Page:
There have been constant calls for social media regulation from government, traditional rulers and concerned citizens in Nigeria. The call for regulation has been misconstrued by many, especially young people to mean suppression, repression, and an attempt to limit or restrict the right to freedom of expression. Some even go as far as suggesting that it is an affront on the tenets of human rights. But while the place of freedom is important in any democratic country, it is equally important to see that it portends unfavourable consequences for a nation when there is a failure to curtail its excesses.
Contrary to opinions being disseminated in open and closed quarters, the call for social media regulation is a call for freedom with boundaries. It is a call to checkmate the vicious shapes that have taken over the media space. Information is power. Power that is capable of changing destinies for the better or worse. The social media controls that space with little rules or restrictions, and largely no stringent consequences that bear upon the person a high level of caution. The flexibility and laxity it allows give room for questionable excesses. On social media, you can say what you want to say and get away with it. You can report, libel and parade anyone publicly, yet still enjoy some level of anonymity, and safety. All of these provide an illusion of freedom, and encourage truancy and viral information terrorism. This accounts for the negative way/s in which the social media is used. Even when we want to bury the truth and turn a blind eye to its excesses, it cannot be denied that social media has been used to mislead, bully, and vilify people, as well as promote poor and false representation of situations and contexts to the point they get blown out of proportion.
The gross excesses can also be seen in the cases of cyberbullying, a malaise that has become mainstay in the media space. From body shaming ordinary citizens to throwing vituperatives at random people, the social media has now become a lawless landscape where expletives are traded, decency is displaced, and basic laws guiding information and personal dignity is abused. This has caused psychological trauma for a lot of people, and in extreme cases death where people take their own lives. Even the law recognizes that freedom stops when it infringes on the right of another. This is why statesmen and stakeholders have called for sanctions on the excesses of social media through regulation. For Lai Mohammed, the Minister of Information and Culture, he argued that social media must be regulated to prevent spread of hate speech and fake news. The minister is well aware that secessionist groups like Nnamdi Kanu, and terrorists groups like Boko Haram, also use social media with untrammelled ease to instil fear, misinform Nigerians and to heat up the polity in the country. The minister describes fake news as the next epidemic that will hit Nigeria and the rest of the world. In view of this, we witness a flood of misinformation, disinformation and silences in the recent US Presidential elections. These spate of curated propaganda have undermined the chances of Donald Trump and have made voters favour his opponent, President-Elect Joe Biden.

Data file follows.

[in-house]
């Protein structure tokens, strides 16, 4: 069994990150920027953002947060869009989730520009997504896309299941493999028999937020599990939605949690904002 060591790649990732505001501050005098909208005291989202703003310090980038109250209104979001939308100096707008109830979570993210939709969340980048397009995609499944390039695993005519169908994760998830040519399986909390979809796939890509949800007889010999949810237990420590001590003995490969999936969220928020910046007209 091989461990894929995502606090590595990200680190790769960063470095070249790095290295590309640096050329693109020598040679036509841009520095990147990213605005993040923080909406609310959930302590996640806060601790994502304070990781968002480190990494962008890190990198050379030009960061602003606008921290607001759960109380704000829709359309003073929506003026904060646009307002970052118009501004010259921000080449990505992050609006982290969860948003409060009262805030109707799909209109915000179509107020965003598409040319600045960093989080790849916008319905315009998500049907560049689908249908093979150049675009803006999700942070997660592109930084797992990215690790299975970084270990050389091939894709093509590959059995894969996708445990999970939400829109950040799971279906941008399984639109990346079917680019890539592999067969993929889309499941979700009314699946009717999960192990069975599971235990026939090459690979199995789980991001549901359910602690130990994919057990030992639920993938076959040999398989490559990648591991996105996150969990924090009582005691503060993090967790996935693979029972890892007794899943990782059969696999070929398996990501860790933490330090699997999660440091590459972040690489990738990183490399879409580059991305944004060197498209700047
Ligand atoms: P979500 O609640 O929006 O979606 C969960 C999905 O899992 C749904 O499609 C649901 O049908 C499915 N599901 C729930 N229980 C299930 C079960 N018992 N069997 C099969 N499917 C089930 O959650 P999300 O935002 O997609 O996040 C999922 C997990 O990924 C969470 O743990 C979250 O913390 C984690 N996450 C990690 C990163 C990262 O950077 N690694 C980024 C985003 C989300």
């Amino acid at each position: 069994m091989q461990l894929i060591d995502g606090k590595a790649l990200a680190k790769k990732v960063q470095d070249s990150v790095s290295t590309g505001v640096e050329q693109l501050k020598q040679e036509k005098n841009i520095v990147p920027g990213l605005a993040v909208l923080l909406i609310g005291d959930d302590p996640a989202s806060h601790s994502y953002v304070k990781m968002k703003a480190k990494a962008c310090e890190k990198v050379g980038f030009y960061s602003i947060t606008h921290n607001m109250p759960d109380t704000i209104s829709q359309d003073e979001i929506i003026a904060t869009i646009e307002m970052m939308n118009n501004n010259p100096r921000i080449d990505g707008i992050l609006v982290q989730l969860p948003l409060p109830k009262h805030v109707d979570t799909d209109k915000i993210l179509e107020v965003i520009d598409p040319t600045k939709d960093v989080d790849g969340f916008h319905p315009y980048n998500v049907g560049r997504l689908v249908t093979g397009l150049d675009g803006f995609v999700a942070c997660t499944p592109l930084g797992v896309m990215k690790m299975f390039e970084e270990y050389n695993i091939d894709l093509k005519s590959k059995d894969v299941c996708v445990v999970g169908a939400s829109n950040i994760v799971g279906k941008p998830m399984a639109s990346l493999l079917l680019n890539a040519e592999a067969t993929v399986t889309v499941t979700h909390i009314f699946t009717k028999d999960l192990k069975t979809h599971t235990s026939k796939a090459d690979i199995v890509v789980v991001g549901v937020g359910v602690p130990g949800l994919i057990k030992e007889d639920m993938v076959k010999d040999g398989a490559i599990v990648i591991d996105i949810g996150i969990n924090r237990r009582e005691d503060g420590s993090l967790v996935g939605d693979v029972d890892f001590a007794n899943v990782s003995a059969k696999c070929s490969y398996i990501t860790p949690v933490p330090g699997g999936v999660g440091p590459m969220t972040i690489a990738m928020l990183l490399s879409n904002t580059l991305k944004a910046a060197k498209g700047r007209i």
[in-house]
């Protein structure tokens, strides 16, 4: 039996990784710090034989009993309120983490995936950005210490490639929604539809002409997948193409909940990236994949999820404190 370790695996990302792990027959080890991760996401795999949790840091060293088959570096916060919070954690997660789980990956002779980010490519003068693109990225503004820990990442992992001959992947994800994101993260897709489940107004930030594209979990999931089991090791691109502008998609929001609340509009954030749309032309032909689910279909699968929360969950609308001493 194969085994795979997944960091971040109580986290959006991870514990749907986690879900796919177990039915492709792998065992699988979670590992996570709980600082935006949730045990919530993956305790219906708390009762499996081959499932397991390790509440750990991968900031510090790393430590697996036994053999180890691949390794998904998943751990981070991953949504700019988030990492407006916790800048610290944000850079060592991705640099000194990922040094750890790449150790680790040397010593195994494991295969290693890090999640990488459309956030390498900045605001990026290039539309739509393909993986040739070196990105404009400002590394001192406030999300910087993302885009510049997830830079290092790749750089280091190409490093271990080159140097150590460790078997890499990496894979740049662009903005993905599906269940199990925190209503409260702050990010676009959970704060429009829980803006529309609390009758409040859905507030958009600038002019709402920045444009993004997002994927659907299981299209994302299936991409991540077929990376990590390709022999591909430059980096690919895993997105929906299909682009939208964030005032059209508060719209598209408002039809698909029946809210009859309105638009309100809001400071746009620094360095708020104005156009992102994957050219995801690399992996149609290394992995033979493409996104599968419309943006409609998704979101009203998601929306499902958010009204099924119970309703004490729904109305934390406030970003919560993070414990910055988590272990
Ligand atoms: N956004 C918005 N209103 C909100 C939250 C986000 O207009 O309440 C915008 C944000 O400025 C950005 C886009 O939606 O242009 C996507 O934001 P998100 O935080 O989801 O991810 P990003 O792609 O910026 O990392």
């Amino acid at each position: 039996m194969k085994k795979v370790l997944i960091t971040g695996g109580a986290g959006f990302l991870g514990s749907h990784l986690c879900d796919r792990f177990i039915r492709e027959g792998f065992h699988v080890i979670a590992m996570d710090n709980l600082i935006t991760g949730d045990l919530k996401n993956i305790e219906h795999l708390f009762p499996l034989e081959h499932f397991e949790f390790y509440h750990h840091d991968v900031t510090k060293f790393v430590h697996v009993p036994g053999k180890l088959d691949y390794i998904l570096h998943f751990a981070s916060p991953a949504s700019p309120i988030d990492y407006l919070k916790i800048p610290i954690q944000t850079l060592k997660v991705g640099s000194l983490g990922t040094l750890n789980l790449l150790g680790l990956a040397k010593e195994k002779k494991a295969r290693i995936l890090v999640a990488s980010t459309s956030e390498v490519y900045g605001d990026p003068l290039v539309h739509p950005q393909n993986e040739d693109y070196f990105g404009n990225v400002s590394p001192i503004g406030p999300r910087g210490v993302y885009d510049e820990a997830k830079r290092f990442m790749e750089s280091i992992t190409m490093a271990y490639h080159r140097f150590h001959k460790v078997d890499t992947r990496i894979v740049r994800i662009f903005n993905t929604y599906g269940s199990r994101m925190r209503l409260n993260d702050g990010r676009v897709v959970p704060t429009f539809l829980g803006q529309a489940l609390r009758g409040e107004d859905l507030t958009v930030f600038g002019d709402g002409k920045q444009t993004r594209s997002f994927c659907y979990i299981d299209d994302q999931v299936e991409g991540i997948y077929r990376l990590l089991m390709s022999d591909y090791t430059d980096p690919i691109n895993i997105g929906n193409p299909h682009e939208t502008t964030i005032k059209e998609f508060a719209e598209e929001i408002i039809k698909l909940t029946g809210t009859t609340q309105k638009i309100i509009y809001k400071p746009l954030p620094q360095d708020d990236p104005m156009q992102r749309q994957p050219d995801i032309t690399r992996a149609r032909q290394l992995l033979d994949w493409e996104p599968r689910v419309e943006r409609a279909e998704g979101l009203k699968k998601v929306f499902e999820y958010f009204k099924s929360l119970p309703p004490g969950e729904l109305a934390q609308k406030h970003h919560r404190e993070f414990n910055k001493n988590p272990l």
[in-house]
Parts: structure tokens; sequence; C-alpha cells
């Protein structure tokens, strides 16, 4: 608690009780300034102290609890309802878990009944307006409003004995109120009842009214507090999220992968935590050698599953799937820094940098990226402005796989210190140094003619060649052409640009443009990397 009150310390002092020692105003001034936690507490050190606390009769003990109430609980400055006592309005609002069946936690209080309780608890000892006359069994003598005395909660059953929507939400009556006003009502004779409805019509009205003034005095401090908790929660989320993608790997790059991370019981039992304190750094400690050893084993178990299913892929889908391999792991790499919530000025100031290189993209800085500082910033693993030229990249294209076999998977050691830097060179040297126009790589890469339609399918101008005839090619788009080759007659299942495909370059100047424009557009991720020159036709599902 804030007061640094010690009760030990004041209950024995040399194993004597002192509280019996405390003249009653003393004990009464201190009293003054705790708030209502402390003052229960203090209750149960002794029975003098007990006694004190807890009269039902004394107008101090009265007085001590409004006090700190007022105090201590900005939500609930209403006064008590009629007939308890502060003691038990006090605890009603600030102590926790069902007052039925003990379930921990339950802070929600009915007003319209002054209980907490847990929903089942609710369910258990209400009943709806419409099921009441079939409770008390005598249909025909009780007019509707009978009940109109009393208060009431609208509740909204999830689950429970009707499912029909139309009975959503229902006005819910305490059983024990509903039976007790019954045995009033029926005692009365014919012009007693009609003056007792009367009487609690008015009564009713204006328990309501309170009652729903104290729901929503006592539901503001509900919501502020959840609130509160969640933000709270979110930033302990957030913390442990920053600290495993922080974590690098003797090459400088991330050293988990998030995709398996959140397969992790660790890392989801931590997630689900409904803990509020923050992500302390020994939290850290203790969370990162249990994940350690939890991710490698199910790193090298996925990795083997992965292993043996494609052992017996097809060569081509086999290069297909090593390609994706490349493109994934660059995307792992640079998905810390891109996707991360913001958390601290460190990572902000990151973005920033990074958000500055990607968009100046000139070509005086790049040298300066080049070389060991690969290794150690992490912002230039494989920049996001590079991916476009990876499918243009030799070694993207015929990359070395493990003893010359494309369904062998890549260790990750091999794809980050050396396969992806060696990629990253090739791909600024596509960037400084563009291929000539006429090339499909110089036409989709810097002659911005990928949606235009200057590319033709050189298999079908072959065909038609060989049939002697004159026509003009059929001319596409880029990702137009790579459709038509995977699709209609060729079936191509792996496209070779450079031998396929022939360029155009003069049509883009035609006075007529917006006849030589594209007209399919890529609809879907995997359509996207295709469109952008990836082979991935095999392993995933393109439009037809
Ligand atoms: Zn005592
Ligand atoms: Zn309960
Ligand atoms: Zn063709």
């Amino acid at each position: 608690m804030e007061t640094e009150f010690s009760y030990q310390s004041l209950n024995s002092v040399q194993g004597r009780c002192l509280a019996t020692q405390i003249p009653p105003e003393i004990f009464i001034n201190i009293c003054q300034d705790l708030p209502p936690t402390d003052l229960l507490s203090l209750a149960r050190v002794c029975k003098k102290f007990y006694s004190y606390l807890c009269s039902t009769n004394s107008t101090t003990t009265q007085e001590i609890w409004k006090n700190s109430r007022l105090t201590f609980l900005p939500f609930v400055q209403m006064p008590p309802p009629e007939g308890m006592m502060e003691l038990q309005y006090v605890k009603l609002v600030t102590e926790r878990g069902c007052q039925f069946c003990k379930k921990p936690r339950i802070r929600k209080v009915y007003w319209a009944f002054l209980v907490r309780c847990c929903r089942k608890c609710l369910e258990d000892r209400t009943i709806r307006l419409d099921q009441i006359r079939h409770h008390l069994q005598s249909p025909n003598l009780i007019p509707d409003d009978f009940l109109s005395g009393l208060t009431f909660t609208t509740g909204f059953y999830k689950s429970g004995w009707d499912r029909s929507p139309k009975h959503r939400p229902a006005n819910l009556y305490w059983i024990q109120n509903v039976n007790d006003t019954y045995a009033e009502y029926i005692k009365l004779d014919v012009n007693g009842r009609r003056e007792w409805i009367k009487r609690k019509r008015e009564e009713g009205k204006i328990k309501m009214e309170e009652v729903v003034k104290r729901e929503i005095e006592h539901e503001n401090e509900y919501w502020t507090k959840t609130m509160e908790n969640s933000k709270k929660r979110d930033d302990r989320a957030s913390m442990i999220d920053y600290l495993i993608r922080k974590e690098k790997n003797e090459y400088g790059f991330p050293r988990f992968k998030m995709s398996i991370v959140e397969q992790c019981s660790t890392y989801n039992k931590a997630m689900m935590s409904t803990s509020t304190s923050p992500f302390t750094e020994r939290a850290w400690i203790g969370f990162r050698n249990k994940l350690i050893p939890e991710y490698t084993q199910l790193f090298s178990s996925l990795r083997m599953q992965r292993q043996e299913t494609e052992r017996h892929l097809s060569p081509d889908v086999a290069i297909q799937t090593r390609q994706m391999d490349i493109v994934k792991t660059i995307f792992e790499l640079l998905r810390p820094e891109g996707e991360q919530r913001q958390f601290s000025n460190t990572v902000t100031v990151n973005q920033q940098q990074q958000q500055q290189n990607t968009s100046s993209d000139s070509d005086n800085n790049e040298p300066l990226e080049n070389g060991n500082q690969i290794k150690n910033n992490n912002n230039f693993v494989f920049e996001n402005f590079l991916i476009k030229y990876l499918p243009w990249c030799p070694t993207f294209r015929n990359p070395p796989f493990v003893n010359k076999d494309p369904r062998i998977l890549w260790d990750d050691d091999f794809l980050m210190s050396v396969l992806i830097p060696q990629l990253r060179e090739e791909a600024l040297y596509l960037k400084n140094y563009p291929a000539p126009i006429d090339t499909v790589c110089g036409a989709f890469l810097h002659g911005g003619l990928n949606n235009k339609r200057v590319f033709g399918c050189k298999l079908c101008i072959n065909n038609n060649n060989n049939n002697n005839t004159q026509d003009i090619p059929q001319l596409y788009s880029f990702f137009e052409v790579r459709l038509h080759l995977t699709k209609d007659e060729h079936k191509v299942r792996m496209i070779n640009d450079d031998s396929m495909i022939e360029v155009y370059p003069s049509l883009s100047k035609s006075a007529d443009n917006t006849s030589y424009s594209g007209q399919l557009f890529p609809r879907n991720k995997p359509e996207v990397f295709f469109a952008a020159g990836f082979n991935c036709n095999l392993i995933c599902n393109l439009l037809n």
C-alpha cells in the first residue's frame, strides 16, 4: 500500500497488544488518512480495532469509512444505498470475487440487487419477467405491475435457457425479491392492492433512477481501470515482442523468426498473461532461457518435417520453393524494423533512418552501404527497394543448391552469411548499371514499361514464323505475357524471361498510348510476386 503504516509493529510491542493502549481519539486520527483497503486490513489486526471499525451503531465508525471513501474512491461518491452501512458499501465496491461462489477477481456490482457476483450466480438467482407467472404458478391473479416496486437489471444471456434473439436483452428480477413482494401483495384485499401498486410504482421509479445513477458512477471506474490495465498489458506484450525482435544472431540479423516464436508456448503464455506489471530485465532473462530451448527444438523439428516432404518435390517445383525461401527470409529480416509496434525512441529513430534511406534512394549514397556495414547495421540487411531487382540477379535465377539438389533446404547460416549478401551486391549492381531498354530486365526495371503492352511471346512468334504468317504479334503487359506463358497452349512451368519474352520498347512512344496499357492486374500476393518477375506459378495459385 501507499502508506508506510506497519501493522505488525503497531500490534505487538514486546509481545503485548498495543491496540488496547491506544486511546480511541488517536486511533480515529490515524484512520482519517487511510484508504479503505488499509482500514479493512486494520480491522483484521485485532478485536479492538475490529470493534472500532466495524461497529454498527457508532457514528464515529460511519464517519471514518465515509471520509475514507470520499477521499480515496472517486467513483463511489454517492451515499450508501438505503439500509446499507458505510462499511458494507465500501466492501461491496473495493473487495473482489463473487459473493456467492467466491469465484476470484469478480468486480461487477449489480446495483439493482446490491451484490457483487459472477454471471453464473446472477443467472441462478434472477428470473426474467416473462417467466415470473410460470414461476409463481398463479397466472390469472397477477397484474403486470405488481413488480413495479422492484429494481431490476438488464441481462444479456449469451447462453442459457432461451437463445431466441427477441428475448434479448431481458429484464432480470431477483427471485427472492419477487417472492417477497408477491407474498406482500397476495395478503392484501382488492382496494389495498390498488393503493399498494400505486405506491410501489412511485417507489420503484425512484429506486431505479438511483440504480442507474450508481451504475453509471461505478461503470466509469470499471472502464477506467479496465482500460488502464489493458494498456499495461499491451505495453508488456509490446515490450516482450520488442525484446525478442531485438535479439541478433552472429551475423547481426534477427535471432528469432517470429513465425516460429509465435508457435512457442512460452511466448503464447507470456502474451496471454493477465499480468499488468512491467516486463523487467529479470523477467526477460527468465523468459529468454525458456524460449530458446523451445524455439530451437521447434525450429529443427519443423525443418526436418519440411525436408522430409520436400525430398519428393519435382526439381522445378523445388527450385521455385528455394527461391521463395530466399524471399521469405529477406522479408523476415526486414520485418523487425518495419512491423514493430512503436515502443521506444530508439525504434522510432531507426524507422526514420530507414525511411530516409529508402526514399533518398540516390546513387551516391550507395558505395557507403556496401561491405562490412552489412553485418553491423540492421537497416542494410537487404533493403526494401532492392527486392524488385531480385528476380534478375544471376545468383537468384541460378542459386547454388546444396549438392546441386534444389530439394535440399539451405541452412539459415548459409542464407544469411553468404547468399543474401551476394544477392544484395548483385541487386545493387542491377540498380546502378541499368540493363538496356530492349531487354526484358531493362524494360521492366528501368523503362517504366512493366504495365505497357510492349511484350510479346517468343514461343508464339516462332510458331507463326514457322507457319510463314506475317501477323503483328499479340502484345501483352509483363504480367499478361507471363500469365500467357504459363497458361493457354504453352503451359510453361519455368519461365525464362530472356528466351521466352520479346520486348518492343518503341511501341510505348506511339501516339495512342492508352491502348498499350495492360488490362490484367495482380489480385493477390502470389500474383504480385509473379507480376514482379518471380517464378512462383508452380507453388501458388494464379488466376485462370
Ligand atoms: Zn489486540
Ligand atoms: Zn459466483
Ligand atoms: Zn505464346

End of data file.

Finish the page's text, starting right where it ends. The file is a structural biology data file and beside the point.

In any political system, hate speech is totally unacceptable. A majority of developed democracies have laws that restricts hate speech. These democracies include top countries like the UK, Australia, Denmark, France, New Zealand, Sweden, and a host of others. Facebook, Google, Microsoft, and Twitter have been made to obey a European Union code of conduct obligating them to review the majority of hate speeches posted on their services within 24 hours. Unfortunately, there are no such official restrictions in Nigeria, therefore one is inundated with false representations, gory scenes, lackadaisical commentary and half-truths that provide various shades of hate speech and fake information.
Pastor Tunde Bakare, General Overseer of the Citadel Global Community Church, seems to understand the dilemma that government and law-abiding Nigerians face. The pastor, who is known for his constant critique of government and political issues in the country, opined that, ‘There is no freedom anywhere in the world.’ Throwing more light on his position regarding the regulation of social media, Pst. Bakare said:
‘I am not saying curtail them or we can’t use social media in Nigeria, but there is no nation where there are no balances. Look at the picture of a drama that was staged somewhere else that was used (to) say soldiers have killed protesters.
‘Those things can create troubles. But we cannot be draconian. We are not going back to Decree 4. We must do things decently and orderly, listen to the people and formulate laws that will be beneficial to all of us.’
Therefore, the excesses of social media and by extension freedom of expression should be checked in any civil society. This goes beyond public offices. It entails all strata of society, and this does not and should not exclude social media. The call for regulation should not be misinterpreted as a way to gag the freedom of Nigerians. It should rather be appreciated for its attempt to live up to standard safeguards and international practices that limit the uncivilized manner and ways most people approach issues online. It is the duty of the government to provide an enabling environment that will improve the well-being of its citizens. It cannot evade its responsibilities, while the fabric of the nation is being torn by faceless elements. The government cannot allow for the kind of lawlessness that promotes destruction of people’s esteem and social harmony in the country. This explains why it is pushing for a regulation of social media, which will further limit cyber bullying that has a great potential to encourage the high spate of suicides.
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